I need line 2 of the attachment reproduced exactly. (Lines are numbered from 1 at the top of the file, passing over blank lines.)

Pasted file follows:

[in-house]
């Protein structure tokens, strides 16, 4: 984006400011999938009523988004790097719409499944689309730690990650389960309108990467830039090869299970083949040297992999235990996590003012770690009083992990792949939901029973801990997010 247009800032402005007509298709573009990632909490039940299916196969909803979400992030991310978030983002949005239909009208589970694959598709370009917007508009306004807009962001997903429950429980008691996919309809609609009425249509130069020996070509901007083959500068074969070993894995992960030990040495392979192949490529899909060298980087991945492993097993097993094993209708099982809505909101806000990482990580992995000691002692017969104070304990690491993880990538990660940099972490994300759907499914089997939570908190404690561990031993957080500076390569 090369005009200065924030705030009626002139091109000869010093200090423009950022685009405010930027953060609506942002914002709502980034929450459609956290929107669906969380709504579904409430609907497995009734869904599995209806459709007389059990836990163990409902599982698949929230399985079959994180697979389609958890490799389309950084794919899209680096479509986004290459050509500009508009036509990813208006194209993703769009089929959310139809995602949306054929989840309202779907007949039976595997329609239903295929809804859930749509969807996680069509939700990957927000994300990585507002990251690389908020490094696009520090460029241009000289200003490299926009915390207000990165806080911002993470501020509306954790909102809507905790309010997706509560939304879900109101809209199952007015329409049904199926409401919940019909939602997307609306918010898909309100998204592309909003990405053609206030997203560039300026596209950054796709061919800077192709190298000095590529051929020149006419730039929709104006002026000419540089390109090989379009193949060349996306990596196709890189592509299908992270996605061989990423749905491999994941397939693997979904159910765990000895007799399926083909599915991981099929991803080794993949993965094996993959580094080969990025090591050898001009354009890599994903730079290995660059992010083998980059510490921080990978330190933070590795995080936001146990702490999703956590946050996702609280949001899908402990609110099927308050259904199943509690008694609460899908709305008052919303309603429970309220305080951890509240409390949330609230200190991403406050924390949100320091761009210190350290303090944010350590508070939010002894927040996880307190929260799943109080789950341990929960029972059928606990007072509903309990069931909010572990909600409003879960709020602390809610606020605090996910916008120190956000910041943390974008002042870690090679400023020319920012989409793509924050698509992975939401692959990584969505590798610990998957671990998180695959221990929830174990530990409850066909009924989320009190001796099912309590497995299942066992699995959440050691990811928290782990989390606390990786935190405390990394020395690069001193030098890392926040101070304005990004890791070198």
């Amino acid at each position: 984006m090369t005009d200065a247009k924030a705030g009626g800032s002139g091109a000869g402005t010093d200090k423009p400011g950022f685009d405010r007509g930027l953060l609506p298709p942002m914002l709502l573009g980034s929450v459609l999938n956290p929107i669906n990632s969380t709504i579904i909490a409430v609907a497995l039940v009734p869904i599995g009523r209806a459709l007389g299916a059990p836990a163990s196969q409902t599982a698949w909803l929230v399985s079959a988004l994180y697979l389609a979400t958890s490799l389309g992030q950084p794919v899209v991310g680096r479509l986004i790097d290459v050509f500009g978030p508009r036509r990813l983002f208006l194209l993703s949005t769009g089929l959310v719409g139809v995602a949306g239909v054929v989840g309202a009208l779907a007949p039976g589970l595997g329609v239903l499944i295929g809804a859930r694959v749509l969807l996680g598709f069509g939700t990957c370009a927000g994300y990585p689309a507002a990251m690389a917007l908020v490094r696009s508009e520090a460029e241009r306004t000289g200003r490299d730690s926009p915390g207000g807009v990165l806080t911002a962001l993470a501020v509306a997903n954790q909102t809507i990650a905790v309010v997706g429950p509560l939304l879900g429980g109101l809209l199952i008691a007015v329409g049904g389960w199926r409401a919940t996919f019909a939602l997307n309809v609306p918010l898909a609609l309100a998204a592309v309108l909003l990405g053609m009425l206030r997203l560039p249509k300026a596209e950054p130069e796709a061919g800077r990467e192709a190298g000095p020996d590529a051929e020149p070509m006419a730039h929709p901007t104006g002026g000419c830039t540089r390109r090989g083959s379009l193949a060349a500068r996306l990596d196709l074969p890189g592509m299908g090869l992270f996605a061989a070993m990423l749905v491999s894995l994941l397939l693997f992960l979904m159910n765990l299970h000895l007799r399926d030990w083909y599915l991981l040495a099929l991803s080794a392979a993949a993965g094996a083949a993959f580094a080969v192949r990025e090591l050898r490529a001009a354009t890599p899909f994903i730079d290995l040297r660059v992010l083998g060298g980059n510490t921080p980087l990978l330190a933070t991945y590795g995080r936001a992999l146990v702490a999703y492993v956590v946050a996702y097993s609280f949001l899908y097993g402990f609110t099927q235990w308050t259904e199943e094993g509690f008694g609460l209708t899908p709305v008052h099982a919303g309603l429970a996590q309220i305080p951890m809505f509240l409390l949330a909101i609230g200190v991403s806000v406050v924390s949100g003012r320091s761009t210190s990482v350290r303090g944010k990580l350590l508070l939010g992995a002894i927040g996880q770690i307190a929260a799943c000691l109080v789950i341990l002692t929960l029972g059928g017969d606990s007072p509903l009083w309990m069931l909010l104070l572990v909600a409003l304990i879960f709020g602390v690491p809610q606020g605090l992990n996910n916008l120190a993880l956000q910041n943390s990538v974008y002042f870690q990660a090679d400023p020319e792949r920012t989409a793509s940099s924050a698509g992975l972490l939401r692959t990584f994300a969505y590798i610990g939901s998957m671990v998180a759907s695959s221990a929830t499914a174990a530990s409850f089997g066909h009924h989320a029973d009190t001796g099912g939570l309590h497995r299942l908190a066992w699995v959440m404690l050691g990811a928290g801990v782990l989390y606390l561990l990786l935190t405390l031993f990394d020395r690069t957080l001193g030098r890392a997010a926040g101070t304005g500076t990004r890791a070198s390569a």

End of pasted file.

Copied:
């Protein structure tokens, strides 16, 4: 984006400011999938009523988004790097719409499944689309730690990650389960309108990467830039090869299970083949040297992999235990996590003012770690009083992990792949939901029973801990997010 247009800032402005007509298709573009990632909490039940299916196969909803979400992030991310978030983002949005239909009208589970694959598709370009917007508009306004807009962001997903429950429980008691996919309809609609009425249509130069020996070509901007083959500068074969070993894995992960030990040495392979192949490529899909060298980087991945492993097993097993094993209708099982809505909101806000990482990580992995000691002692017969104070304990690491993880990538990660940099972490994300759907499914089997939570908190404690561990031993957080500076390569 090369005009200065924030705030009626002139091109000869010093200090423009950022685009405010930027953060609506942002914002709502980034929450459609956290929107669906969380709504579904409430609907497995009734869904599995209806459709007389059990836990163990409902599982698949929230399985079959994180697979389609958890490799389309950084794919899209680096479509986004290459050509500009508009036509990813208006194209993703769009089929959310139809995602949306054929989840309202779907007949039976595997329609239903295929809804859930749509969807996680069509939700990957927000994300990585507002990251690389908020490094696009520090460029241009000289200003490299926009915390207000990165806080911002993470501020509306954790909102809507905790309010997706509560939304879900109101809209199952007015329409049904199926409401919940019909939602997307609306918010898909309100998204592309909003990405053609206030997203560039300026596209950054796709061919800077192709190298000095590529051929020149006419730039929709104006002026000419540089390109090989379009193949060349996306990596196709890189592509299908992270996605061989990423749905491999994941397939693997979904159910765990000895007799399926083909599915991981099929991803080794993949993965094996993959580094080969990025090591050898001009354009890599994903730079290995660059992010083998980059510490921080990978330190933070590795995080936001146990702490999703956590946050996702609280949001899908402990609110099927308050259904199943509690008694609460899908709305008052919303309603429970309220305080951890509240409390949330609230200190991403406050924390949100320091761009210190350290303090944010350590508070939010002894927040996880307190929260799943109080789950341990929960029972059928606990007072509903309990069931909010572990909600409003879960709020602390809610606020605090996910916008120190956000910041943390974008002042870690090679400023020319920012989409793509924050698509992975939401692959990584969505590798610990998957671990998180695959221990929830174990530990409850066909009924989320009190001796099912309590497995299942066992699995959440050691990811928290782990989390606390990786935190405390990394020395690069001193030098890392926040101070304005990004890791070198």